Athens, GA: University of Georgia Press, 2017. 80 pages. $19.95.
Vengeance is Macbeth’s reaction to the curse of childlessness and the wrath of the parent brigade, but what pushes one man to toxic violence may lead another to the virtues of indolence. Having settled into suburbia and his forties, New Jersey native Christopher Salerno asks whether a “fist in the air” is still a “punch / if it fails to inflect your luminous destiny.” His fourth volume Sun & Urn, which won the inaugural Georgia Poetry Prize, presents the wondrous story of a man finding his second wind after the grief of infertility, divorce, and falling out of favor with the father.
Salerno writes from the conviction that last place is a fine place to be. In mock-heroic poems, he observes with dismay how the rug rats lose their tenderness through their regimen of warlike hobbies. Harassed by skater boys or orange belts, he meets their contempt with preemptive self-deprecation, as in the poem “Foreshortening”: “behind the bakery they will fasten / to one knee tourniquets / made of limp baguettes, then ride.” Always behind the goofy details, like this Gilbert and Sullivan rhyme, is the pathos and persistence of the deflated baker man.
The elegies to the father, with his “bulletproof book / about the Four Noble Truths,” suggest the adult version of this tragedy and add up to a portrait of impenetrable game face. His eagerness to conceal his bald spot or failing heart seems to coincide with his love of money, sports, violence, and property. In the remarkable “Bray,” an outing to the racetrack unleashes the equivocal feelings aroused by the dead father who loves winning and the son he deems a stinker:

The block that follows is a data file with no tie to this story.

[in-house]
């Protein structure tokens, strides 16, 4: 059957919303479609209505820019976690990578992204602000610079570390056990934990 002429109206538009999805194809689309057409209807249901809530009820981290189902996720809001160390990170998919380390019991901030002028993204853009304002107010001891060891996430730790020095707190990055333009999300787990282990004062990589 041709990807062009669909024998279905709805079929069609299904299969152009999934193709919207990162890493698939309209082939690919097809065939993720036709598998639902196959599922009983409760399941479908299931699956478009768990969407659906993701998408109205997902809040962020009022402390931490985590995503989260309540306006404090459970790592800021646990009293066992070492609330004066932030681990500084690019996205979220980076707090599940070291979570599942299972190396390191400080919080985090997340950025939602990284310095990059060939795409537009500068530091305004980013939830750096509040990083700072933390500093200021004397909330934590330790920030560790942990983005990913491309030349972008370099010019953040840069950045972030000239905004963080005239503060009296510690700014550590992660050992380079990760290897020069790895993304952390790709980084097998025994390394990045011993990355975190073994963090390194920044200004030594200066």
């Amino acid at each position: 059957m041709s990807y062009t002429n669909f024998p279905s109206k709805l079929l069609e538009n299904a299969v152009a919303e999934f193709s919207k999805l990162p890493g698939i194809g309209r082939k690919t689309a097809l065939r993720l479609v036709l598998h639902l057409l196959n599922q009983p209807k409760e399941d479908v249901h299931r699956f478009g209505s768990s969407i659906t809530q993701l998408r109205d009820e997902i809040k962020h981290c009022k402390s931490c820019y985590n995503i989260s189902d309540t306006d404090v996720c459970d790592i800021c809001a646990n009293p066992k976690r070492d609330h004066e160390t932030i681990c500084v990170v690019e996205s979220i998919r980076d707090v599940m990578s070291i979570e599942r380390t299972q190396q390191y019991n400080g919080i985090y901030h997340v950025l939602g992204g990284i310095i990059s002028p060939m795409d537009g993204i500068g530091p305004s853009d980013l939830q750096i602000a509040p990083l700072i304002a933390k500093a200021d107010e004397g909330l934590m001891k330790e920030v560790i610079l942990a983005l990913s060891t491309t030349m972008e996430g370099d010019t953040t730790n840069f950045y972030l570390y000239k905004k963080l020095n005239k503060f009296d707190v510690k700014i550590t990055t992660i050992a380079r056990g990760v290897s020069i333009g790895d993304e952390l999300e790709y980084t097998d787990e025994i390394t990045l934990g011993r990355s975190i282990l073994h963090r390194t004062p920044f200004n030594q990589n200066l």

do all hearted creatures stink?
I am asked by my brother’s
youngest child, Is horse your favorite
or least favorite mammal? I say
don’t beg the Lord if the sky is
a gray roof beneath which
you have waited all day to see
gallop something graceful, swift.
Through generational contrasts in diction, heightened by comparatives, Salerno’s poems spotlight the failures of sympathy that result from men’s impulse to size each other up. Here is the nephew’s harmless awkwardness and the father’s damning folksiness; the latter slips into the son’s voice the moment the nephew’s question dredges up the memory of that uglier contest judged according to the grandkids one can send swiftly out the gates. This final home stretch of the poem counters the moral judgment attached to action through the congestion of (guttural) syllables, inverted word order, and delayed line breaks that bring the gallop clopping to a stop.
As we watch the son “lob” the ashes at the finish line or light the toupee on fire, we feel the twinge of one exhausted by his father’s horse race. For Salerno, withdrawing from the pressures of manly competition means owning the course of indolence. Indolence, for Wordsworth and the Romantics, signified the opposite of the epic and heroic mode, a hiatus from exertion that connoted in more positive cases the pursuit of leisure and in more negative ones a paralyzing torpor (a fuller treatment of this topos may be found in Willard Spiegelman’s Majestic Indolence: English Romantic Poetry and the Work of Art). Wallace Stevens’s drowsed outdoorsman and James Schuyler’s endearing cripple update the same legacy to assuage depression or effervesce illness.